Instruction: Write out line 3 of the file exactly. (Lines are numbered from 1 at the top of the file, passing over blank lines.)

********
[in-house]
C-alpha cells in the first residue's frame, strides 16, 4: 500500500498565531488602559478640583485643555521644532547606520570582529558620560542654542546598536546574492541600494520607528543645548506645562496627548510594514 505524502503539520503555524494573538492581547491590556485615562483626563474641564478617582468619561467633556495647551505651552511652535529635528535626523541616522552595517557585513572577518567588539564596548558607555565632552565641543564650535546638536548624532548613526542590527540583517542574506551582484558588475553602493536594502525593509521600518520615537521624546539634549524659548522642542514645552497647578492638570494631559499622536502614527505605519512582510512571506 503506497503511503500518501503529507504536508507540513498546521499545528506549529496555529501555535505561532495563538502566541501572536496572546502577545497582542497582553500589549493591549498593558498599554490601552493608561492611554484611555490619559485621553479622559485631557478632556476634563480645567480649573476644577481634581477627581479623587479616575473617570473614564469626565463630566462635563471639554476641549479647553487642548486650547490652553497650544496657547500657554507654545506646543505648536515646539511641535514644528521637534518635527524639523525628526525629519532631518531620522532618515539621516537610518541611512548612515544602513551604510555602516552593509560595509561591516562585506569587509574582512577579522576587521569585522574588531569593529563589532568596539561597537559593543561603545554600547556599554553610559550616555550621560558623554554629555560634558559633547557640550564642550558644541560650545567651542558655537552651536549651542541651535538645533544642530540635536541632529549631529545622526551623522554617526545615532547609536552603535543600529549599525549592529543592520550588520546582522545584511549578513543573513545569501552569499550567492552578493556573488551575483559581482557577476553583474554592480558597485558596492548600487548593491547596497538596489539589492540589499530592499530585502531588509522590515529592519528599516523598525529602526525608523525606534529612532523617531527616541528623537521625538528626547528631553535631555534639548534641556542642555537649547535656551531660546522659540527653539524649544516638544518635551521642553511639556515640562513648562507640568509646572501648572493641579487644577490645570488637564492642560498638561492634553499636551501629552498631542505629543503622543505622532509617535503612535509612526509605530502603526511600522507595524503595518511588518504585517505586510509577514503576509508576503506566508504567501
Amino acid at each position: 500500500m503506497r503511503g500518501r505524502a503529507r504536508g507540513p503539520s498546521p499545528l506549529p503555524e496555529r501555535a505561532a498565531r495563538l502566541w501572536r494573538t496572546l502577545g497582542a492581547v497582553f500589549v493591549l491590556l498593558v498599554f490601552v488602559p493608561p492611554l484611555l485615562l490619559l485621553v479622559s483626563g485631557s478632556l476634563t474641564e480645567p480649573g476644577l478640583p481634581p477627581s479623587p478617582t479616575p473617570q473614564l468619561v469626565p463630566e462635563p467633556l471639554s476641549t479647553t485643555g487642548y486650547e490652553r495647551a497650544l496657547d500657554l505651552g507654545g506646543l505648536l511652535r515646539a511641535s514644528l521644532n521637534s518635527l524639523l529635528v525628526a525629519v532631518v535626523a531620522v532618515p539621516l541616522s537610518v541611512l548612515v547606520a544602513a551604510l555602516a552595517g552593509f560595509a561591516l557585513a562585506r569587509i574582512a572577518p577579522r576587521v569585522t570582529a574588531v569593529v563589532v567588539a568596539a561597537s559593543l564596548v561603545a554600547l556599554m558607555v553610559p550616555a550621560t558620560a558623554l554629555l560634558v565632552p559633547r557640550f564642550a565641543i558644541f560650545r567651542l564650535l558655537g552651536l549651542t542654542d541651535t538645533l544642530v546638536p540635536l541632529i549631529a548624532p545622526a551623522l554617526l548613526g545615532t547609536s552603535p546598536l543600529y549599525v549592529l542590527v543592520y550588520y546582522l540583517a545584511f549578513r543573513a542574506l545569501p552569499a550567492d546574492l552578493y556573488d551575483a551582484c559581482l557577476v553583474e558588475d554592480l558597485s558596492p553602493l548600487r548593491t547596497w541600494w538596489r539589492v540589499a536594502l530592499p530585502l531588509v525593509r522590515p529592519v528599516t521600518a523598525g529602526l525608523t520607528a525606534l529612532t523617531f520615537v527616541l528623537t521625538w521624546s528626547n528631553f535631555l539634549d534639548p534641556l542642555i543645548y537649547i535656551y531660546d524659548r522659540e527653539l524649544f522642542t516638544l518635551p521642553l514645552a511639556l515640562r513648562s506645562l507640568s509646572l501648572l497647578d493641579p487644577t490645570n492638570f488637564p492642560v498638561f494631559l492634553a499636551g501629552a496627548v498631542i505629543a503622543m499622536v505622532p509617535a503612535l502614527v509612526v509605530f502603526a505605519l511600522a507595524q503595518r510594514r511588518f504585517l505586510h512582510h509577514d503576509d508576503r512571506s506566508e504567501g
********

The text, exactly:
Amino acid at each position: 500500500m503506497r503511503g500518501r505524502a503529507r504536508g507540513p503539520s498546521p499545528l506549529p503555524e496555529r501555535a505561532a498565531r495563538l502566541w501572536r494573538t496572546l502577545g497582542a492581547v497582553f500589549v493591549l491590556l498593558v498599554f490601552v488602559p493608561p492611554l484611555l485615562l490619559l485621553v479622559s483626563g485631557s478632556l476634563t474641564e480645567p480649573g476644577l478640583p481634581p477627581s479623587p478617582t479616575p473617570q473614564l468619561v469626565p463630566e462635563p467633556l471639554s476641549t479647553t485643555g487642548y486650547e490652553r495647551a497650544l496657547d500657554l505651552g507654545g506646543l505648536l511652535r515646539a511641535s514644528l521644532n521637534s518635527l524639523l529635528v525628526a525629519v532631518v535626523a531620522v532618515p539621516l541616522s537610518v541611512l548612515v547606520a544602513a551604510l555602516a552595517g552593509f560595509a561591516l557585513a562585506r569587509i574582512a572577518p577579522r576587521v569585522t570582529a574588531v569593529v563589532v567588539a568596539a561597537s559593543l564596548v561603545a554600547l556599554m558607555v553610559p550616555a550621560t558620560a558623554l554629555l560634558v565632552p559633547r557640550f564642550a565641543i558644541f560650545r567651542l564650535l558655537g552651536l549651542t542654542d541651535t538645533l544642530v546638536p540635536l541632529i549631529a548624532p545622526a551623522l554617526l548613526g545615532t547609536s552603535p546598536l543600529y549599525v549592529l542590527v543592520y550588520y546582522l540583517a545584511f549578513r543573513a542574506l545569501p552569499a550567492d546574492l552578493y556573488d551575483a551582484c559581482l557577476v553583474e558588475d554592480l558597485s558596492p553602493l548600487r548593491t547596497w541600494w538596489r539589492v540589499a536594502l530592499p530585502l531588509v525593509r522590515p529592519v528599516t521600518a523598525g529602526l525608523t520607528a525606534l529612532t523617531f520615537v527616541l528623537t521625538w521624546s528626547n528631553f535631555l539634549d534639548p534641556l542642555i543645548y537649547i535656551y531660546d524659548r522659540e527653539l524649544f522642542t516638544l518635551p521642553l514645552a511639556l515640562r513648562s506645562l507640568s509646572l501648572l497647578d493641579p487644577t490645570n492638570f488637564p492642560v498638561f494631559l492634553a499636551g501629552a496627548v498631542i505629543a503622543m499622536v505622532p509617535a503612535l502614527v509612526v509605530f502603526a505605519l511600522a507595524q503595518r510594514r511588518f504585517l505586510h512582510h509577514d503576509d508576503r512571506s506566508e504567501g